That said, if we were serious about stopping illegal immigration, we’d go after employers, raise the minimum wage and do all kinds of things to make lower end jobs attractive to US citizens.

Also, having been born and raised in Southern California, it’s really ridiculous and frankly kind of weird to stigmatize Mexican and Latino immigrants, legal or not. This land was Indian and Mexican before it was American. I feel like, although I don’t have any official “Mexican” blood, I am by virtue of where I was born and raised, pretty much a Mexican American myself.

We need to deal with the reality on the ground. I think that means creating a pathway to citizenship for the illegal immigrants who are already here. I think that means creating some kind of regulated guest worker program. And I think that means creating and seriously enforcing a livable wage at the bottom end of the wage scale. People say that Americans aren’t willing to work in the jobs that immigrants take. Well, let’s test that theory by making those jobs pay decently, in decent working conditions.

If we aren’t willing to create decent jobs for our own citizens, then people should shut the f**k up about illegal immigrants. Because basically what that means is, we’d rather have an illegal, undocumented work force that we treat like shit and can intimidate and threaten and deport if they become inconvenient than creating jobs that pay enough to live on and treat workers like Americans.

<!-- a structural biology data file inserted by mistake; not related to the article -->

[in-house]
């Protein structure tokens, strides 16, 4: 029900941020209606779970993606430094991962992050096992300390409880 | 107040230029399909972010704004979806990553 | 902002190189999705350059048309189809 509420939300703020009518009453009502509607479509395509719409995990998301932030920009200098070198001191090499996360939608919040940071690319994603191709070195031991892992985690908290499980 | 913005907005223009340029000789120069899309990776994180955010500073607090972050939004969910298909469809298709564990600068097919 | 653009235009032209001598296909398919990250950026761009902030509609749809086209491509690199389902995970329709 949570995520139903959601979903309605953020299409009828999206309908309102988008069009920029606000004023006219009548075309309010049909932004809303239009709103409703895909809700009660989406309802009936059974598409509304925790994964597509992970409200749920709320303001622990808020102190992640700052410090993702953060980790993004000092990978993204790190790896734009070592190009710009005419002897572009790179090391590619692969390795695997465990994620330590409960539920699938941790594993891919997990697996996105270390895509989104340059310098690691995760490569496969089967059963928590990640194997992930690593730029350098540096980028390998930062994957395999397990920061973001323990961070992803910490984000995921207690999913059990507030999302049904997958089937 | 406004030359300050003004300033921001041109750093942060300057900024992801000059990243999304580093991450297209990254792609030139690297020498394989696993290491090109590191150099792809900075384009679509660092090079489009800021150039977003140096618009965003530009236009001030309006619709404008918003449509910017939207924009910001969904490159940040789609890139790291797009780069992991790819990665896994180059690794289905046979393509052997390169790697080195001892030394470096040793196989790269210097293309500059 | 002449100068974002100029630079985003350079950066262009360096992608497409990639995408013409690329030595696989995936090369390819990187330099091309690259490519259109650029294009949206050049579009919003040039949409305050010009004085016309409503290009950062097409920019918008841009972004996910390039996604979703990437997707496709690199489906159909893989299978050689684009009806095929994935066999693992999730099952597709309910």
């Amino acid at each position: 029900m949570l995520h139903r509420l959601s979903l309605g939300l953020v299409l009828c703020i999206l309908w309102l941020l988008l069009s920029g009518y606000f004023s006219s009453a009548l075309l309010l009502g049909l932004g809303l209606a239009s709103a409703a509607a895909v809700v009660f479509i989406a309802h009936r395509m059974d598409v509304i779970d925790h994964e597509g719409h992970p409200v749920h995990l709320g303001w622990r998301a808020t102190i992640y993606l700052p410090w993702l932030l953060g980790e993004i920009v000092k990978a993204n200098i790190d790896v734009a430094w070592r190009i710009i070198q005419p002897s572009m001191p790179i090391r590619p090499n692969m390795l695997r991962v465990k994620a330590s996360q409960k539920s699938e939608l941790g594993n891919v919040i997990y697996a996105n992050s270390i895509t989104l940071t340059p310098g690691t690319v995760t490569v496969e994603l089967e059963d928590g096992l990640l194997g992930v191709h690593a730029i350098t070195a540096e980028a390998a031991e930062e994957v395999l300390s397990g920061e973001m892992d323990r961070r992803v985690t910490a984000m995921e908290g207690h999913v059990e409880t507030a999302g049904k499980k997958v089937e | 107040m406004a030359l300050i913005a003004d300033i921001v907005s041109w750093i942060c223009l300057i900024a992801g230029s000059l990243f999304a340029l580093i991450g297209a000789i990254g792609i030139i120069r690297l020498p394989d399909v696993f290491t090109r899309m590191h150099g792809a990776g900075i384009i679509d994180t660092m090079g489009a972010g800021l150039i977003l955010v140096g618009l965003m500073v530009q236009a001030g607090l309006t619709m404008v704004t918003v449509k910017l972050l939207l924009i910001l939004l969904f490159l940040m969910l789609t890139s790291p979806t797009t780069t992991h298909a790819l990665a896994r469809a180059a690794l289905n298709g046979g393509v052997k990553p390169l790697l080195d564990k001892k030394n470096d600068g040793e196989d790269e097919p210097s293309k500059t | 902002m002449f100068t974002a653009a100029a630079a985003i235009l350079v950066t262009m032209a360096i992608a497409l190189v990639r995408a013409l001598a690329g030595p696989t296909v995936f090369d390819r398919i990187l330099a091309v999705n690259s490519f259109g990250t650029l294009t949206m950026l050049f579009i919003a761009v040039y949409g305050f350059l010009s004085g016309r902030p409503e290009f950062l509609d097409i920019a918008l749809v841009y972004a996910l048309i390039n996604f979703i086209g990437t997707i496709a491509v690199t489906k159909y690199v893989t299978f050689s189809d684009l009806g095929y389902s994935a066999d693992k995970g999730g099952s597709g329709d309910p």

April 11, 2006 @ 2:22 am | Comment

Very well said, Lisa.

April 12, 2006 @ 9:23 pm | Comment

I don’t find Lisa’s comments to be ‘well said’. People that rail about raising minimum wages and letting immigrants have those better jobs simply don’t understand economics. Where exactly do you believe the money for these higher wages will come from? Is raising the cost of *everything* that lower-waged people do going to make the overall quality of life better? No, it’ll simply lower the quality of life of the entire middle class by taking their money to make the lives of immigrants better.

How many other countries welcome foreigners that intentionally overstay? I’ve heard stories about people that have overstayed in Thailand…their holding cells are not comfortable and they aren’t offering anyone permanent visas for breaking their laws (even if you’re from the West).

Show me somewhere that this strategy of opening the floodgates has worked and I’ll read up on it.

April 14, 2006 @ 10:04 am | Comment

RSS feed for comments on this post. TrackBack URL

Sorry, the comment form is closed at this time.